This project is a series of portraits of people belonging to vulnerable, marginalized communities (the African-American, LBGTQ, immigrant and religious minority communities) in and around Columbia, Missouri. These communities share a history of oppression and discrimination in our society, and with the alarming rise in bigotry and racism since the presidential election, it has become urgent that each of them be seen and celebrated, and that they find their rightful place within the tapestry of our humanity.
Being seen is the first step toward being accepted, hence this project: to give a face, and a voice, to people who have been and continue to be largely invisible, when not stigmatized. It is also my hope that this project, by bringing these otherwise diverse communities together in intersectional dialogue (a Sunday intersectional brunch is in the make,) will help bridge the gaps between them and help them unite in order to better fight systemic, institutional and pervasive discrimination.
The portraits are taken against a neutral background in studio as a formal way of underlining our common humanity. I am asking of each person that I photograph to submit a personal statement (whose format can range from a poem to a song to a personal narrative or even artwork) about who they are, framed within the sense of their belonging to one, or more, of these marginalized communities and what it means to them. A website is being build that will showcase each person's statement and video recording of their statement, in addition to their portrait (in the meantime statements are visible, when available, under each portrait's caption.)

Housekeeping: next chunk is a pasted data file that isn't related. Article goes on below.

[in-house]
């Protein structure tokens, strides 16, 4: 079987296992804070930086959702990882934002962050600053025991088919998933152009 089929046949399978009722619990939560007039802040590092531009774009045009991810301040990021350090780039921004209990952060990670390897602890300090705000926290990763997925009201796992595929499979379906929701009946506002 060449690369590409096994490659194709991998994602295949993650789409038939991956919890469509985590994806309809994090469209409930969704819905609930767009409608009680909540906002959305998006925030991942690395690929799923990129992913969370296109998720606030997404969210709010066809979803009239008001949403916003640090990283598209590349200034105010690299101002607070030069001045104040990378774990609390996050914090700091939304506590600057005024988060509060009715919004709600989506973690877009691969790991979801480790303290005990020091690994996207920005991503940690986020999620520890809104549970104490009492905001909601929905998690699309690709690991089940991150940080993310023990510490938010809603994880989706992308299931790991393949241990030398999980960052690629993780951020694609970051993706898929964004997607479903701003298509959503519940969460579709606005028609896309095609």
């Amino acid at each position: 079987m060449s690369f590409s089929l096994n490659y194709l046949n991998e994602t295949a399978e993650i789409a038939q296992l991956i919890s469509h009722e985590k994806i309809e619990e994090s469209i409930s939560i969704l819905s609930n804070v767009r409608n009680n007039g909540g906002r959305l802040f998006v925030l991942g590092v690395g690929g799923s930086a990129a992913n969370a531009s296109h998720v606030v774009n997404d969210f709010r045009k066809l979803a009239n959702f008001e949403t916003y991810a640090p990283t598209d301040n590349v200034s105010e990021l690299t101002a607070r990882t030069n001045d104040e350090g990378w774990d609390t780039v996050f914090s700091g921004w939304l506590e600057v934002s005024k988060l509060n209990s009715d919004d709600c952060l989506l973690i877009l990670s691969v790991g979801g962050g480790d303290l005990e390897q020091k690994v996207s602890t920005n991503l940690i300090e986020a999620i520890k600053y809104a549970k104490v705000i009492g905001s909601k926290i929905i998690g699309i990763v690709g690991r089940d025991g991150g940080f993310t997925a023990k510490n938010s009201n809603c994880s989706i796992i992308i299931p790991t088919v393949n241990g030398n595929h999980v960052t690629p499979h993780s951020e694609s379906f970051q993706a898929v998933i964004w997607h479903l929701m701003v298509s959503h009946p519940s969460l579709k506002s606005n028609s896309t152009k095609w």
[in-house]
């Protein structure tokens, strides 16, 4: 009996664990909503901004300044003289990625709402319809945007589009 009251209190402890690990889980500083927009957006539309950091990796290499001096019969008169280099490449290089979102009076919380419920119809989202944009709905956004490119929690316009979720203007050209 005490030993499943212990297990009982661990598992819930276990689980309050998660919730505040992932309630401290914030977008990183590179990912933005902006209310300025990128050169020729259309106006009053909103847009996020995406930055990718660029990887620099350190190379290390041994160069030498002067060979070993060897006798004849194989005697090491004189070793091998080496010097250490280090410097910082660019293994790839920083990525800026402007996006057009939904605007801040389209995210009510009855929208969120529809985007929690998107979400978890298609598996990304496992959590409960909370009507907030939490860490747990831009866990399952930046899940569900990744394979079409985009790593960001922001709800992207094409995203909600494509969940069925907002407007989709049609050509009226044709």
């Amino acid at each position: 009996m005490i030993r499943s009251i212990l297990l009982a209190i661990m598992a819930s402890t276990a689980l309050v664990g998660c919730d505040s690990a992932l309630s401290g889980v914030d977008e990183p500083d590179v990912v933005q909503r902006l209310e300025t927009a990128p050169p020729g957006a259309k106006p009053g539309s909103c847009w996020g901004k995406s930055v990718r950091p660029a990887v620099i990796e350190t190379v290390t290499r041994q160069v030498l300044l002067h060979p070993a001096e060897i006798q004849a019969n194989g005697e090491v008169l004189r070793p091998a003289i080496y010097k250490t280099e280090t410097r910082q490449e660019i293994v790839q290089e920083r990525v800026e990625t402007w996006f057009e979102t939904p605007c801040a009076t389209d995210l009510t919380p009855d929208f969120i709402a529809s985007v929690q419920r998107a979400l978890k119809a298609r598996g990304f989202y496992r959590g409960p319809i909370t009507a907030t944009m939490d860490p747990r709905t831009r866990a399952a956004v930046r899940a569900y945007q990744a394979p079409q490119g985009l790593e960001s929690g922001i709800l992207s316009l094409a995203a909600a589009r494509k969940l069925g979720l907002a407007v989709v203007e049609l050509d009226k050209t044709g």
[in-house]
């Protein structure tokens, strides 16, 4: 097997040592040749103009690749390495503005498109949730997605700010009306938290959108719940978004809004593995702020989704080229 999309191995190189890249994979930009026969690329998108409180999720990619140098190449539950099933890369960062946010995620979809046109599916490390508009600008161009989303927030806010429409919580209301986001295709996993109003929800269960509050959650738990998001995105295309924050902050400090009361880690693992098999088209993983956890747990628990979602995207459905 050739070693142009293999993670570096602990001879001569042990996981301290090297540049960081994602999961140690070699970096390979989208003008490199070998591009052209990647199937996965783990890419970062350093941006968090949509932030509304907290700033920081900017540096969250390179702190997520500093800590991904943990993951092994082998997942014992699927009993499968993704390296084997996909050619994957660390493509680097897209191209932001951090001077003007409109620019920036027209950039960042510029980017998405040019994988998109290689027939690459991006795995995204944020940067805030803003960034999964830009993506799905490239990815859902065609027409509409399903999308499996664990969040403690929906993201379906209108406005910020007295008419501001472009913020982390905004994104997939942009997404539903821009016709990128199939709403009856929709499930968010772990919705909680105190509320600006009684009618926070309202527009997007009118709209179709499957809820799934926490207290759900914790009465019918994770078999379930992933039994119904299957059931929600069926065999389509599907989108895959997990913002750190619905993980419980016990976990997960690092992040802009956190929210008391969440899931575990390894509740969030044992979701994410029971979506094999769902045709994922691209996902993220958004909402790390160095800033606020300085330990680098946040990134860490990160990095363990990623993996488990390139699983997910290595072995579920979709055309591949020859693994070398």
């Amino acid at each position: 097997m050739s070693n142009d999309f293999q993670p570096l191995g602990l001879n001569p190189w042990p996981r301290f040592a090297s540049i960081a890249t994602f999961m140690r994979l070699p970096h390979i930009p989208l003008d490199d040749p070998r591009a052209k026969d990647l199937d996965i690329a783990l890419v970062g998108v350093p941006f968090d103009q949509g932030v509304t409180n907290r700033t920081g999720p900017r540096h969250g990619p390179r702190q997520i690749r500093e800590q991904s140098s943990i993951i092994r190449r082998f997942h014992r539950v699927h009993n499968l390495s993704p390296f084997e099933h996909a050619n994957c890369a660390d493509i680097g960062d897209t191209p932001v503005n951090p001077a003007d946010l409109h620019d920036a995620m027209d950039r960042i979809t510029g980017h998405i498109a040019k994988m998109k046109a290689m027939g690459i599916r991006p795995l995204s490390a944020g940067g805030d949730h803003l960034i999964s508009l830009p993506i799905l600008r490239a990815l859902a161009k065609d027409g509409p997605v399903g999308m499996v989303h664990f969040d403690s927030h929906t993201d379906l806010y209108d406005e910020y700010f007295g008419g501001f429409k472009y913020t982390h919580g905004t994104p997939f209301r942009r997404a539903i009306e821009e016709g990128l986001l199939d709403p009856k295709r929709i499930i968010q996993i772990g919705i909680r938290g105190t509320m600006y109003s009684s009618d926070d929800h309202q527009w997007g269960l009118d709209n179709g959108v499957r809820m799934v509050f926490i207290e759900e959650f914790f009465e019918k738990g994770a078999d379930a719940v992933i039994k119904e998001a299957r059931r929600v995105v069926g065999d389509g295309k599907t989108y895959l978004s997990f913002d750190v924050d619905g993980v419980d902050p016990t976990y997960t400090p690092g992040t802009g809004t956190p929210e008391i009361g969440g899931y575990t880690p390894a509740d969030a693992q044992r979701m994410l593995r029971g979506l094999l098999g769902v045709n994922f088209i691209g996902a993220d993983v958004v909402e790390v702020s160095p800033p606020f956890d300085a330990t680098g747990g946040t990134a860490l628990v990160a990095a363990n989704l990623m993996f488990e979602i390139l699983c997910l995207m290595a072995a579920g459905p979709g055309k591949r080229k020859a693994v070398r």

To date there are no established, organized and comprehensive records of the history of the African-American community in Columbia (photographs of old Black churches, photographs of community members, original documents and deeds, business records, artifacts, etc.) Only recently has the Blind Boone House been open to the public, and the erasure of the historic African-American neighborhood of Sharp End in the 1960s remains largely ignored. Through the tireless efforts of Bill Thompson and many others, work is finally under way to address that injustice. This project aims to help with that movement by adding a visual record.
The LGBTQ community in and around Columbia has largely been invisible until now, and continues to face discrimination and live in fear even though much progress has been made. Yet in Columbia and elsewhere its members cure diseases, run dance schools, teach, and run homeless shelters, among other achievements. They are who we are; they are our sisters, our brothers, our neighbors. Like the African-American community, they are part of the tapestry of who We are.
There is no official documentation of the immigrant and refugee community in Columbia either, and with President Trump’s aggressive policies of targeting undocumented immigrants and Muslims, many have gone deeper into hiding, and essentially been silenced. Yet immigrants enrich our community in many ways, not least the likelihood that they will contribute at the highest level to the economic, scientific and artistic vitality of our country. Like the African-American community and the LGBTQ community, immigrants and refugees need to be seen, their place in our community recognized, their achievements and humanity celebrated.
This is who We are.